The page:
The JOMA Applet Project: Applet Support for the Undergraduate Mathematics Curriculum

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Results from Prior NSF Support

The Math Forum, REC-9618223, $971,300, March 1999 to date.

The Math Forum began in January of 1996 as a proof-of-concept grant from the NSF to extend the work of the Geometry Forum into other areas of mathematics and to investigate the viability of a virtual center for mathematics education on the Internet. The Math Forum has developed a vast Web site [4] that receives over a million hits a week, with mentored user services such as Ask Dr. Math and Problems of the Week at various levels in which hundreds of students participate each day.

From the Forum home page you can now search or browse the Internet Mathematics Library [5], which contains annotated entries of hand-selected resources combined with cataloguing features based on American Mathematical Society categories, extending its value far beyond what is available from indexing agents such as AltaVista or Internet catalogues like Yahoo.

The Forum has examined and cooperated with attempts by GEM and others to develop metadata standards that allow meaningful data exchange across disparate areas of the Web. The PI is a member of the recently formed Math Metadata Working Group, whose goal is to develop draft metadata standards for the field of mathematics and for mathematics education.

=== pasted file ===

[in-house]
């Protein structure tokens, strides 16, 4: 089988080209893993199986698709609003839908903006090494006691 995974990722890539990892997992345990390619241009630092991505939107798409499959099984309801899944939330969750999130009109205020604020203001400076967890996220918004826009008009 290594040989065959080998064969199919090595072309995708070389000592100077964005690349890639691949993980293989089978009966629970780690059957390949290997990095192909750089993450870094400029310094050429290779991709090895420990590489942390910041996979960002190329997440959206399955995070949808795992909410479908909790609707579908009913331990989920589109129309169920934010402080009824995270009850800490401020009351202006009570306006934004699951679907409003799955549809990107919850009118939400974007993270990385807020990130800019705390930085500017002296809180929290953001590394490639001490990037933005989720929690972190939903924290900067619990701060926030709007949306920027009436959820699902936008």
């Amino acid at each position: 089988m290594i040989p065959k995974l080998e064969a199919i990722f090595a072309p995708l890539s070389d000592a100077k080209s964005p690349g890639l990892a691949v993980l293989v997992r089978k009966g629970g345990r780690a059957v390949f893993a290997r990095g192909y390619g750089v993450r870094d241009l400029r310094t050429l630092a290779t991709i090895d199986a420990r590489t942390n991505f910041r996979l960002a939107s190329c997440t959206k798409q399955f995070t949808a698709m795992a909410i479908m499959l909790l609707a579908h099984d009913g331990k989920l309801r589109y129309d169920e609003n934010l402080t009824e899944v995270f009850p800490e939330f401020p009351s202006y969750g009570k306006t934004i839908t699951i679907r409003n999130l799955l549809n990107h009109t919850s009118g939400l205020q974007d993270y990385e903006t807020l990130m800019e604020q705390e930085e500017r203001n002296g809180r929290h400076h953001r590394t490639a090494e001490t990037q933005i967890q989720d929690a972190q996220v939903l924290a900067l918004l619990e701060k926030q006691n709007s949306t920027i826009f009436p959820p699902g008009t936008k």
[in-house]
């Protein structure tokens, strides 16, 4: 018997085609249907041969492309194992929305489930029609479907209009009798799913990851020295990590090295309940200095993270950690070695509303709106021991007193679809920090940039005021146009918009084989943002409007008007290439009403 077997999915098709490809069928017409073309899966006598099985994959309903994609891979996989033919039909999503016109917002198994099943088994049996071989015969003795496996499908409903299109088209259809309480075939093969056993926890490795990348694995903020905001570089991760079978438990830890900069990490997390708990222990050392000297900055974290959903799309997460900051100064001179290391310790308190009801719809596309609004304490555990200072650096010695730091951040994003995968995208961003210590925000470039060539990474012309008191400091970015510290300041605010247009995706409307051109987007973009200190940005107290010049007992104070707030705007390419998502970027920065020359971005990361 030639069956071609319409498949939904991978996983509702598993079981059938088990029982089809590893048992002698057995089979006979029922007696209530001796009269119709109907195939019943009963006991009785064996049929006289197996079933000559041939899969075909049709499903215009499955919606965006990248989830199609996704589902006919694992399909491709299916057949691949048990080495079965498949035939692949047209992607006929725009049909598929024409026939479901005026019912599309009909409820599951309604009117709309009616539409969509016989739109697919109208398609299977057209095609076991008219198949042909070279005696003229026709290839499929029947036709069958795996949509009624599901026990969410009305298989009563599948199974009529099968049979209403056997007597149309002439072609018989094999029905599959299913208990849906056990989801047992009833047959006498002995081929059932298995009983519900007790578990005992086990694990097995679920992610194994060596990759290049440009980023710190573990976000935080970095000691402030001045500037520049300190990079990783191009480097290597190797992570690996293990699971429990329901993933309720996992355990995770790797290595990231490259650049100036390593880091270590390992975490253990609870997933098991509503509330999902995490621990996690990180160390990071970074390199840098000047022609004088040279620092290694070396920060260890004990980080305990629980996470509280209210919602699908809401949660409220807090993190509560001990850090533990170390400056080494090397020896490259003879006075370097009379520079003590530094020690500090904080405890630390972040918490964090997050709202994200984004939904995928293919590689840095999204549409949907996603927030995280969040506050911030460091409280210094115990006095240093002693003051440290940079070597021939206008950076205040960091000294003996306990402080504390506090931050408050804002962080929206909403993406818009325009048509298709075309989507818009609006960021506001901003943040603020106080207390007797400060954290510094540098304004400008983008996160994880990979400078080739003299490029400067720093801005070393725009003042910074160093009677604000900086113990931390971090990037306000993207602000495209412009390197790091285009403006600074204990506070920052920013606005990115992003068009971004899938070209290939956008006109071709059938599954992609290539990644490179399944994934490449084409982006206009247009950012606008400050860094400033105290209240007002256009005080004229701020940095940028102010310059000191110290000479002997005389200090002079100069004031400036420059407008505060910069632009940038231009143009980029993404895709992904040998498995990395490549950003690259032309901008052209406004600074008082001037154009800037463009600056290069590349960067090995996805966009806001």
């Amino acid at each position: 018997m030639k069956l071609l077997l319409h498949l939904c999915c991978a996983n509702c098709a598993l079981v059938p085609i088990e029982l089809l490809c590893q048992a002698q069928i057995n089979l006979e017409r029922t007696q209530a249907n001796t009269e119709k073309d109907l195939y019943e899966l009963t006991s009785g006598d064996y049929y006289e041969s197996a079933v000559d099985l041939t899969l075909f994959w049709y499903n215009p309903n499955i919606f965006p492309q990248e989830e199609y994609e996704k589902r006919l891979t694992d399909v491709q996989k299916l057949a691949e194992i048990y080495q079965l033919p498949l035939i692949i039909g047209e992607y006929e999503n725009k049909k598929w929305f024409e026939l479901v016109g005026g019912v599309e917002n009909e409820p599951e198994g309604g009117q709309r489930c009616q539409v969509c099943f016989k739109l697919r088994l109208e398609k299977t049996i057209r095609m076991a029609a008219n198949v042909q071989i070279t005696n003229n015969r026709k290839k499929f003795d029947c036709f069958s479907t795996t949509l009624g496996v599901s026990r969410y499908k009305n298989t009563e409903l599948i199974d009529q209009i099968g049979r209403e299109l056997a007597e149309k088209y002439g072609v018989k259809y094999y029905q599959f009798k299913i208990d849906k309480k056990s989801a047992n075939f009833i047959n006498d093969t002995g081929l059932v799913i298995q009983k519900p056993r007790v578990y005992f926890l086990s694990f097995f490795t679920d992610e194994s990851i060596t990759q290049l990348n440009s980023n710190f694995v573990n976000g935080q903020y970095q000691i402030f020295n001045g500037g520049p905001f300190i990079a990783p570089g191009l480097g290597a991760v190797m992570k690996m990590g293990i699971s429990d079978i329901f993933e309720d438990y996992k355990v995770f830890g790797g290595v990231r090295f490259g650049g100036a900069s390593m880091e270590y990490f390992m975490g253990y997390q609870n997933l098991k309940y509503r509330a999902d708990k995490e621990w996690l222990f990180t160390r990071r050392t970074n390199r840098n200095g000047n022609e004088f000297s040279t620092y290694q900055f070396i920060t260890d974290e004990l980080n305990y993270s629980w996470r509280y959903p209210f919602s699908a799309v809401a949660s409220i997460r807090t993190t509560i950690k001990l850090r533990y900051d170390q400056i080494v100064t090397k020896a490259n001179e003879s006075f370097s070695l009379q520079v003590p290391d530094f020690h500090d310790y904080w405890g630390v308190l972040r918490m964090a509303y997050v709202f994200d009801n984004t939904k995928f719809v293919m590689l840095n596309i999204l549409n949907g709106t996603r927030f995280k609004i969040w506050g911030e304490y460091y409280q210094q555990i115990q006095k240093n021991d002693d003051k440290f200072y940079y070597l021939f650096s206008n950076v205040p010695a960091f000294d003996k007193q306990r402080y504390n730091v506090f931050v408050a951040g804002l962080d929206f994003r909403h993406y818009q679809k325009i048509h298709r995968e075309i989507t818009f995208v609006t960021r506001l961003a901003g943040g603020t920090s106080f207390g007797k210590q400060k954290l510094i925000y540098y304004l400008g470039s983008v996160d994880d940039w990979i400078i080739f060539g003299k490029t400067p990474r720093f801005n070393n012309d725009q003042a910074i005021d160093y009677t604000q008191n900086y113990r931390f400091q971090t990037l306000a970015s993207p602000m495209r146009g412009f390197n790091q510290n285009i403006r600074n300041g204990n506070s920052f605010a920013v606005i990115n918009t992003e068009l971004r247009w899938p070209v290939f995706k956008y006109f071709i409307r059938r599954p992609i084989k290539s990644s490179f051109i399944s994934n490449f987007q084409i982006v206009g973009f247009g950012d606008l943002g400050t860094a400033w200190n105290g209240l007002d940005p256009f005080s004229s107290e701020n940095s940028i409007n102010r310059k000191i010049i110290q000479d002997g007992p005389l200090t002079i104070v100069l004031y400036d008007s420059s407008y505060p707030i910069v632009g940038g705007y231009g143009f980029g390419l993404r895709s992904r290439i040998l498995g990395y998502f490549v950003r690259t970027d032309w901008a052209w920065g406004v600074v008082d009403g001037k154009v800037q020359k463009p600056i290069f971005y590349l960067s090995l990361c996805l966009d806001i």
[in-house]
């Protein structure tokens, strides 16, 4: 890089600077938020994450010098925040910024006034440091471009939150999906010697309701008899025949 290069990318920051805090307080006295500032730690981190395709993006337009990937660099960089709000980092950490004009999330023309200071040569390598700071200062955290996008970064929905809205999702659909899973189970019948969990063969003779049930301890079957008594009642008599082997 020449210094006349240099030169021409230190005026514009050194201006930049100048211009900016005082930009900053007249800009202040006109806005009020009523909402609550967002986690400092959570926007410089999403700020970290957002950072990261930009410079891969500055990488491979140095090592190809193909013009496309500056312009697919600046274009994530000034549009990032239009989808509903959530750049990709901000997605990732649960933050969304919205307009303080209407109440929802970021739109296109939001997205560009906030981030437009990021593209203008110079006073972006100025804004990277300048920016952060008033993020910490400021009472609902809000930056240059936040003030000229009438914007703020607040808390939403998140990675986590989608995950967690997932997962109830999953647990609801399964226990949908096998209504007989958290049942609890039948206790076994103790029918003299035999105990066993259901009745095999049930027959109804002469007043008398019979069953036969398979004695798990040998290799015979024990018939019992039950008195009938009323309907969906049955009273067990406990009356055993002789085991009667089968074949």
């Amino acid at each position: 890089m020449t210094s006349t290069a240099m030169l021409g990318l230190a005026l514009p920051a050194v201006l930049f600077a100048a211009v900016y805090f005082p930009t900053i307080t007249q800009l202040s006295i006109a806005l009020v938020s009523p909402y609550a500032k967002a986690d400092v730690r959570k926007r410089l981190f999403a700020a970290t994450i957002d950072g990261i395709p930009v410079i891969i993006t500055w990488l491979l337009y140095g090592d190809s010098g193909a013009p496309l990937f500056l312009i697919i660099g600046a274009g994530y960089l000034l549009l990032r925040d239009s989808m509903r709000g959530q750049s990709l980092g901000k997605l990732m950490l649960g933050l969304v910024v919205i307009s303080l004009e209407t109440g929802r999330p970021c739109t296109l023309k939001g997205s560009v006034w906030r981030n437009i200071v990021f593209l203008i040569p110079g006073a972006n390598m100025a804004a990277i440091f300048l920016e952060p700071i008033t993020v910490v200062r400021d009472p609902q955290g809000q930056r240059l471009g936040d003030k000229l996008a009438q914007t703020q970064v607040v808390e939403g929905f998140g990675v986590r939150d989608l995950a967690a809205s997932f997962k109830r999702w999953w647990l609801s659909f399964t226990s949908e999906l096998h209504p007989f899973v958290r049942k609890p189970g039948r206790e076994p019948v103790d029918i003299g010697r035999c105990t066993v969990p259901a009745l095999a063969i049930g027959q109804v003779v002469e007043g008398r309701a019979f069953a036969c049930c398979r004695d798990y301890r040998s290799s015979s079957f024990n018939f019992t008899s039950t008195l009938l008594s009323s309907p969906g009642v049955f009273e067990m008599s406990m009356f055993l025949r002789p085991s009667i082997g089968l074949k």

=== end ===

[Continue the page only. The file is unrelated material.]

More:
The Math Forum is also publishing the peer-reviewed Journal of Online Mathematics and its Applications (JOMA). The editor is Ladnor Geissinger of the University of North Carolina and the PI is Gerald Porter of the University of Pennsylvania. The first issue is expected in the summer of 1999. JOMA is an outgrowth of the need of the Mid-Atlantic Consortium for Mathematics and Its Applications Across the Curriculum (MACMATC) project [6] to disseminate the best of the Internet curriculum modules developed by that project. The MathWright project [7] of the Institute for Academic Technology at the University of North Carolina at Chapel Hill is also interested in submitting material developed under its aegis, and a number of other NSF-funded projects have material to contribute.

In addition, the Math Forum is a partner in the ESCOT project [1], coordinating teams of teachers, software developers, and curriculum disseminators in developing component software and integrating it into activities designed to fill gaps in the curriculum. Our contribution to this project involves facilitation of discussions between educators and programmers about component development.

The Math Forum has provided many different ways for people to interact with one another, with different points of access for people of varied strengths and needs. Community-building is an important part of Forum activities: the Math Forum represents a vision about the possibilities for an Internet community that extends the collegiality found in schools, classrooms, or the workplace. Evaluation of the Forum is used in program design, development, and facilitation, and provides an assessment of impact.


The Math Forum Web site is a 600,000 page online publication. [4]

[8] Renninger, K. A., Weimar, S. A. & Klotz, E. A. (1998). Teachers and students investigating and communicating about geometry: The Math Forum. In R. Lehrer & D. Chazan (Eds.) Designing learning environments for developing understanding of geometry and space (pp. 465-487). Mahwah, NJ: Lawrence Erlbaum Associates.

[9] Renninger, K. A. & Shumar, W. (1998). Why and how students work with The Math Forumıs Problem(s) of the Week: Implications for design. In A. S. Bruckman, M. Guzdial, J. L. Kolodner, and A. Ram (Eds.), Proceedings of ICLS 98 (pp. 348-350). Charlottesville, VA: AACE.

[10] Renninger, K. A. & Shumar, W. (Eds.) (In preparation). Building virtual communities. New York: Cambridge University Press.

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